Editor’s Note: This version of the article clarifies the NGS expected operations under the new plan and tribal revenues.

In the words of the Rolling Stones, you can’t always get what you want, but if you try, you can get what you need. That seems to be the case with the Navajo Generating Station, which has been trying to find a new buyer with a plan to keep the power plant open after 2019. On Wednesday, Middle River Power, a Chicago-based company, presented a plan that would keep the Navajo Generating Station open by running it at a reduced capacity during off-peak demand. Reducing capacity would help the plant to remain open, but would also mean lost jobs in the area.

Although many of the details in Middle River Power’s plan are covered by a nondisclosure agreement, Joseph Greco, a senior vice president, told Arizona state regulators earlier this week that they intended to operate the Navajo Generating Station at a reduced capacity. The plant would operate differently during peak and off-peak hours, to both ensure a stable power base and make the plant more economical. The bottom end of this range would be 44 percent of its current output, but the station would often operate at a much higher capacity, such as during peak summer demand.

“We believe there is a solution to be made,” Greco said, when announcing the plan.

The power plant was originally projected to remain in operation through 2044. Its present owner will shutter it by 2019 if no new buyer is found. Even if Middle River Power purchases the plant, it is uncertain how much longer it would remain open, especially since the Central Arizona Project (CAP), a major water infrastructure project which was a main customer of the power plant, voted in June to explore alternate sources of power. The Navajo Generating Station has struggled to compete with low natural gas prices, though supporters say that it would be able to make efficiency gains if it began operating at higher capacities.

CAP has said that it is open to buying power from the plant in the future, as long as it is price-comparable to other sources. They have framed the issue around cost-effectiveness for their customers. But this could still allow for a significant portion of CAP’s power to come from NGS.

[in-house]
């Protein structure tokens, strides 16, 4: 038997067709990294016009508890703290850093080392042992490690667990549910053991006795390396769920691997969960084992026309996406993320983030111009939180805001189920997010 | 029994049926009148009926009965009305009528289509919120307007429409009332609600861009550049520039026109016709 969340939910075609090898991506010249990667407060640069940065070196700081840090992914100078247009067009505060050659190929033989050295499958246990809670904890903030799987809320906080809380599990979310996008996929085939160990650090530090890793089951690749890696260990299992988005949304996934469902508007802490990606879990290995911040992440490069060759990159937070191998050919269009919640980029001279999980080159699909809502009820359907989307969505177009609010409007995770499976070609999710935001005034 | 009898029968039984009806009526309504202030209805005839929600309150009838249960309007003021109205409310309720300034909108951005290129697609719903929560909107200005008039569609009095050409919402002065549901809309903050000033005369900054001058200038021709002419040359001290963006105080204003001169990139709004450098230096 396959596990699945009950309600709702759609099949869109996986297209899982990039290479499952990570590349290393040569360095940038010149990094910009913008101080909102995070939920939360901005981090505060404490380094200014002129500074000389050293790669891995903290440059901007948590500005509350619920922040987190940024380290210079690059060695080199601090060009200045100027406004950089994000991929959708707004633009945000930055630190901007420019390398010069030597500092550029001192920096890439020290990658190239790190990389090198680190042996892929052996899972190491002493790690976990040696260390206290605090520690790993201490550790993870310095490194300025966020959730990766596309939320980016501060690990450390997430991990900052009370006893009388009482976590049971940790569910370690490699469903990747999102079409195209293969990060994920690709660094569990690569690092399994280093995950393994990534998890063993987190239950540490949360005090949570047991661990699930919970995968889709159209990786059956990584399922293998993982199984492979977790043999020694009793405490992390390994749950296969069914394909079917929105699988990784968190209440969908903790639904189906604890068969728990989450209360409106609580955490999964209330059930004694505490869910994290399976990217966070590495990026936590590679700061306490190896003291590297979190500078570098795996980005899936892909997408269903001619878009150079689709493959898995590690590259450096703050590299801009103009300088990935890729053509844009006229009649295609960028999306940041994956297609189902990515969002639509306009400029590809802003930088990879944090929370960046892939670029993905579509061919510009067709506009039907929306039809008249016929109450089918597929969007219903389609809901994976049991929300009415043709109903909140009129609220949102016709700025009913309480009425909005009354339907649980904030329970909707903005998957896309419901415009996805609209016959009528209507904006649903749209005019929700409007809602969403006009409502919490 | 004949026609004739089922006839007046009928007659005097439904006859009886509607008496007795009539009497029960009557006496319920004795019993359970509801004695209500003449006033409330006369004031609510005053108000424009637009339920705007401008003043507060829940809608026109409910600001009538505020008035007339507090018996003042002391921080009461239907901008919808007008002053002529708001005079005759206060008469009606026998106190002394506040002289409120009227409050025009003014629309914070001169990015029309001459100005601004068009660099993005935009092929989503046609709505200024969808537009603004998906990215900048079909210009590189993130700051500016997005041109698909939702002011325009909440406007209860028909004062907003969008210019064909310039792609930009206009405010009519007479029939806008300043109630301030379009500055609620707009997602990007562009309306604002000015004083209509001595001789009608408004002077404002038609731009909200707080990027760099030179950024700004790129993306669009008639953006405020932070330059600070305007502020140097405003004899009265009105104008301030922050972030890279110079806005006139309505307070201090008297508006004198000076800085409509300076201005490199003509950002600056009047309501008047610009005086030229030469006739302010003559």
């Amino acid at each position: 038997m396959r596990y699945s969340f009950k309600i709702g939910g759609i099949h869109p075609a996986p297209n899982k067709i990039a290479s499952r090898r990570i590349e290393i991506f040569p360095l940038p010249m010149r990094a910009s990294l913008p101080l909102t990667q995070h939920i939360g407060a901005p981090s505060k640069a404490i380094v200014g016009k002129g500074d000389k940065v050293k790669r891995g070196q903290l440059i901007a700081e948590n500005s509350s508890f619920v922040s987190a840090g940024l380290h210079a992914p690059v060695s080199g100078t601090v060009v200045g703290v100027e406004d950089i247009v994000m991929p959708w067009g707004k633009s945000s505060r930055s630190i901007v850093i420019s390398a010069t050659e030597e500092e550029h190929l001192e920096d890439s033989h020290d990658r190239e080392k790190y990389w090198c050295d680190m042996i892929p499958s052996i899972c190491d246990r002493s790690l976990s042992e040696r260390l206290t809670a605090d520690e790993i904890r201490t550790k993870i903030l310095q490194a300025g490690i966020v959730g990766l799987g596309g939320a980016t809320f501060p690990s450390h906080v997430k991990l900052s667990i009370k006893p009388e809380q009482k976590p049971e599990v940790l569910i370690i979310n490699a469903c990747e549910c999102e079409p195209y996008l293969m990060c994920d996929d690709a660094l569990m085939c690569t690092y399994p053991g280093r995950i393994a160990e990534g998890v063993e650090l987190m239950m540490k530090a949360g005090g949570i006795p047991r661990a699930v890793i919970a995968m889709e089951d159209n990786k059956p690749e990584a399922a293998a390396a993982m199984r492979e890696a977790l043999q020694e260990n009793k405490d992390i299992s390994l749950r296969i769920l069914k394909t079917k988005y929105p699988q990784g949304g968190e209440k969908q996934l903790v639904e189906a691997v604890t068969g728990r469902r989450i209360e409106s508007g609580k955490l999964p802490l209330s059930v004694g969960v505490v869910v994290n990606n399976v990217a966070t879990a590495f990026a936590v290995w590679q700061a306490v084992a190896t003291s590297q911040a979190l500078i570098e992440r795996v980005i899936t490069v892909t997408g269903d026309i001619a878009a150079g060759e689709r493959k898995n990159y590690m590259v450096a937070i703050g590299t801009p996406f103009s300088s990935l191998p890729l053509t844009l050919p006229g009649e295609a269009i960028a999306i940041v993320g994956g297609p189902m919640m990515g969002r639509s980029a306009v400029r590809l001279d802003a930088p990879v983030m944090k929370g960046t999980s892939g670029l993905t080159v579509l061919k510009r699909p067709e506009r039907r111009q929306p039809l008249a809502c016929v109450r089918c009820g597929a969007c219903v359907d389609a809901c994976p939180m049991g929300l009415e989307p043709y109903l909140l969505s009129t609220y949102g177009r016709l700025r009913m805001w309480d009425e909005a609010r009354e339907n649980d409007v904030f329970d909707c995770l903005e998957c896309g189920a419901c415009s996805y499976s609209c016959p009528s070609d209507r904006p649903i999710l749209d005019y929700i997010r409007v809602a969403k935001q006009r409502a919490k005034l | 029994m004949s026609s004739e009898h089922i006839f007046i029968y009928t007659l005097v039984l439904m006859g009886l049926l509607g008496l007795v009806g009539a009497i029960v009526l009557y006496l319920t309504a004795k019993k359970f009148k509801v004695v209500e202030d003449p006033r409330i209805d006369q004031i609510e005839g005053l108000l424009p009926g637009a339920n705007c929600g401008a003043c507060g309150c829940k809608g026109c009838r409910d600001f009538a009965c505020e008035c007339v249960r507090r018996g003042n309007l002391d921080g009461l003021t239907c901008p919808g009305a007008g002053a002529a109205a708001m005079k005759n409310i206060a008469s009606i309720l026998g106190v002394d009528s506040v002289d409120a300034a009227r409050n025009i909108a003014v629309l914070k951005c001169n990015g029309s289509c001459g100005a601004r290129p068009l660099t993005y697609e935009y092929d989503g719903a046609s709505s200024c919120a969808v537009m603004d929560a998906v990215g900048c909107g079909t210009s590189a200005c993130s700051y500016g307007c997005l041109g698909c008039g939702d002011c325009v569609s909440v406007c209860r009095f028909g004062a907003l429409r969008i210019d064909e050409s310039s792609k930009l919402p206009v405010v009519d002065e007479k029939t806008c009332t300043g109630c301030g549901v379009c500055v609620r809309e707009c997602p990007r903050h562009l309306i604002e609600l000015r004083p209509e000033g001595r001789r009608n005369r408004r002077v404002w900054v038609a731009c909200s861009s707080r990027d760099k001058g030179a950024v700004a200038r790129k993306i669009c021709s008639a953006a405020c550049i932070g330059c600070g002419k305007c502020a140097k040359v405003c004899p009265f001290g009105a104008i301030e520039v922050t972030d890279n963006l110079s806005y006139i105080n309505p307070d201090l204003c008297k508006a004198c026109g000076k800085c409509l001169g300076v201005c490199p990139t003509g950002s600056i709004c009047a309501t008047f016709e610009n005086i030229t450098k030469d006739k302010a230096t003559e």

“I want to be clear, CAP did not have a vote on closing the [Navajo Generating Station],” Central Arizona Water Conservation District President Lisa Atkins said after the vote in June. “CAP does not own [Navajo Generating Station], CAP is not required by law to buy [Navajo Generating Station] power. … CAP seeks a long-term, cost-effective, reliable and diverse power portfolio for the benefit of its water users.”

Both the Hopi and Navajo tribes have spoken positively about Middle River Power’s proposals, saying that they are hopeful a solution can be found. The Navajo Generating Station and the Kayenta Mine which fuels it provide hundreds of high-paying jobs to tribe members, as well as around 85 percent of Hopi tribal revenues and 22 percent for the Navajo. Even more than that, tribal elders have praised the power plant for supporting local business and helping to preserve tribal culture by allowing families to stay in the area.

“The economic security of the Hopi Tribe is not merely about money, it’s about stewardship – protecting the future and welfare of all who live in our communities,” Hopi Tribal Vice Chairman Clark W. Tenakhongva said earlier this summer.

Keeping the plant open has become a campaign issue for Arizona’s First Congressional District. Heading into the August 28th primary, Republican candidates looking to unseat the sitting Democratic representative have proposed several policy changes to help keep the plant open. Tiffany Shedd proposed changes to facilitate exporting coal from the mine via rail, while Steve Smith supported a proposal from Rep. Paul Gosar (R-AZ), to legally require the CAP to purchase power from the plant.

The Interior Department, which owns a 24 percent share in the project, has been pushing for something similar. According to emails obtained by E&E News, the Interior Department was asked by Peabody Energy, the company that runs the Kayenta Mine, to push the CAP to continue to purchase the plant’s power. Before the Central Arizona Water Conservation District meeting this summer, the Interior Department did contact the district. The Interior Department argues that when Congress agreed to fund the construction of the CAP, which carries water from the Colorado River to Phoenix and Tucson, it intended that CAP should buy Navajo Generating Station power.

The Salt River Project, which currently owns the Navajo Generating Station, is working to find new positions for the workers who will be displaced when the plant closes. The company told AP that so far 140 of their 443 employees had left for new jobs in the company.

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